Wednesday, August 6, 2014

Cyber crime is an industry and its raw material is our data

Criminal groups operating on the Internet have become an industry which is feed by our personal information for many of its activities. Many of these gangs work similarly to small businesses in which each component has a specific function.

For example, this kind of working dynamics was adopted by the Russian cyber criminal group which has stolen the largest number of user credentials known to date. While some of them program, others subtract user’s data. Thus, they have managed to amass 1,200 million usernames and passwords combinations and more than 500 million email addresses. To do this, they have used botnets of infected computers. Taking advantage of these "zombie computers" they have been able to check what websites were vulnerable to SQL injections and thus they extracted information from their databases. Among the 420,000 affected sites, there are both sites from Fortune 500 companies or from small business.

Why is it so dangerous that an offender knows your user credentials? For example, if a cybercrook has obtained your Paypal username and password, even if you had activated two-factor authentication, if your account was integrated with the "adaptive payments" feature, the attacker could exploit a vulnerability in Paypal that allows him to bypass two-factor authentication and send money, change your account settings or even modify your password.

But how the hell can a complete stranger, who perhaps is at the opposite corner of the world, get your usernames and passwords? A widely used technique is the phishing technique, ie, sending fake emails posed as notifications from any service you use and leading you to websites where criminals requests you such data. This type of cyber attacks accounted more than $ 400 million in global losses last June.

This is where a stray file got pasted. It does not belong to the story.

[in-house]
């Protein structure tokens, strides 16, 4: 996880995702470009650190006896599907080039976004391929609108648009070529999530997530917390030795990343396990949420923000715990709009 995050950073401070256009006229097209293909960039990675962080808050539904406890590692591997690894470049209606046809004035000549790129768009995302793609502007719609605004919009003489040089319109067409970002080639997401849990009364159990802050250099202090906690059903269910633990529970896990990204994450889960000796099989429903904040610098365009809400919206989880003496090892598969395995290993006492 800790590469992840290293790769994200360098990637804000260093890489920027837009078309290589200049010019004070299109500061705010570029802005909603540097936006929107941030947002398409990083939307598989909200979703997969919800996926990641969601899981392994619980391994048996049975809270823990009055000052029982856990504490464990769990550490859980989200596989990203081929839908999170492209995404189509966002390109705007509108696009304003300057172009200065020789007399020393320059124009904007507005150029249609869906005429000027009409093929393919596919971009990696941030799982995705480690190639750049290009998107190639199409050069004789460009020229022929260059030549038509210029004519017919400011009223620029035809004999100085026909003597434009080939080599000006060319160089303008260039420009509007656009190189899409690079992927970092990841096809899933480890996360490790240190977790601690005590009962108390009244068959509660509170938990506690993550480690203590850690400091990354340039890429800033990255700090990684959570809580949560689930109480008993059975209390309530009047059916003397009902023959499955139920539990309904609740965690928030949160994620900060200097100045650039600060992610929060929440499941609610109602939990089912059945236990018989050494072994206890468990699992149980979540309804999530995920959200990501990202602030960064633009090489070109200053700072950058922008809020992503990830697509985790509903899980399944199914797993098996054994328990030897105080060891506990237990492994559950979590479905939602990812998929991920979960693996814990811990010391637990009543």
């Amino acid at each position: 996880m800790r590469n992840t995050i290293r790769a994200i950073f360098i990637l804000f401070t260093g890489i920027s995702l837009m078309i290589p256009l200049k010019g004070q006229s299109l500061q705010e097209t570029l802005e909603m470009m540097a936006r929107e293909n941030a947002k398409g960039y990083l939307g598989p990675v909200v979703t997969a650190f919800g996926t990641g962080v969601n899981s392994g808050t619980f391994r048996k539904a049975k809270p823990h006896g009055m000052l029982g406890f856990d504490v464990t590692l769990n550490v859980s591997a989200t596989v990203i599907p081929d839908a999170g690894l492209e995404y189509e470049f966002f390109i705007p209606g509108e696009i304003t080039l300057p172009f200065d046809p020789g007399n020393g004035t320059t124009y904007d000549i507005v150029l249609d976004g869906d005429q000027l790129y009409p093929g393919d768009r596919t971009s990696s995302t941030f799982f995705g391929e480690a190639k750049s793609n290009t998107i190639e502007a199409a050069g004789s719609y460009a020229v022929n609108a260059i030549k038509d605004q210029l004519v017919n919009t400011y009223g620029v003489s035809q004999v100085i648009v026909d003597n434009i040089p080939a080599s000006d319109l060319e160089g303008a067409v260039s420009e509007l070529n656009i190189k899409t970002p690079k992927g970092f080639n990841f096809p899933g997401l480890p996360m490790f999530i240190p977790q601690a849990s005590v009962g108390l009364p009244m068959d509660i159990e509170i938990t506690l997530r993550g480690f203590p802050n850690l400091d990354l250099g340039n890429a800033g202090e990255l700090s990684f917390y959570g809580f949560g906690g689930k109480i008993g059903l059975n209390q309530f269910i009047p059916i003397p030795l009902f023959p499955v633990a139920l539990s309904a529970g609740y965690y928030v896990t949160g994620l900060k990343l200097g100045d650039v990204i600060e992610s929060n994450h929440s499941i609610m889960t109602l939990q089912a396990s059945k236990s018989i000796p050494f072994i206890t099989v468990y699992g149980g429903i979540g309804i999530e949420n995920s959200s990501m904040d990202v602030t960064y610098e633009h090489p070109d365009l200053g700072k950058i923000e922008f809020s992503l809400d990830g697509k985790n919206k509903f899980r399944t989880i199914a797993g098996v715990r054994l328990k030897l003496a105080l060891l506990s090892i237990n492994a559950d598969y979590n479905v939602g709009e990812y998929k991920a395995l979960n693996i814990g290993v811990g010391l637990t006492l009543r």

Malware is another essential tool for cybercriminals. For instance, banking Trojans are able to capture your credentials for accessing online banking services, just like it does the recently discovered "Kronos" banking Trojan. Other viruses such as "POWELIKS", which has also been discovered recently, are able to be installed in the Windows registry without hosting any files on the system. This makes them much more difficult to be detected. Specifically "POWELIKS" has the ability to install spyware or banking Trojans and integrate the infected device in a botnet to perform denial of service attacks.

However, with the growth of cybercrime industry another sector closely related to it is being developed. This is cybersecurity. Armies of analysts and security forces investigate and prosecute Internet malicious actors. Part of its work is to discover potential threats before they are exploited by any criminal. Thus, a researcher at IOActive has warned about the possibility of that a hacker accesses the communications of an aircraft through its public Wi-Fi network. Although this attack is difficult to replicate outside of a laboratory, the mere possibility that an airplane is hijacked taking advantage of this flaws should alert manufacturers like Cobham, Harris, EchoStar's Hughes Network Systems, Iridium Communications or Japan Radio Co.

If you do not want that your personal information becomes the food of the cybercrime industry, the best you can do is to keep yourself regularly informed about all its dangers. Therefore, we invite you to follow us through our social channels (find the links at the sidebar) or here.


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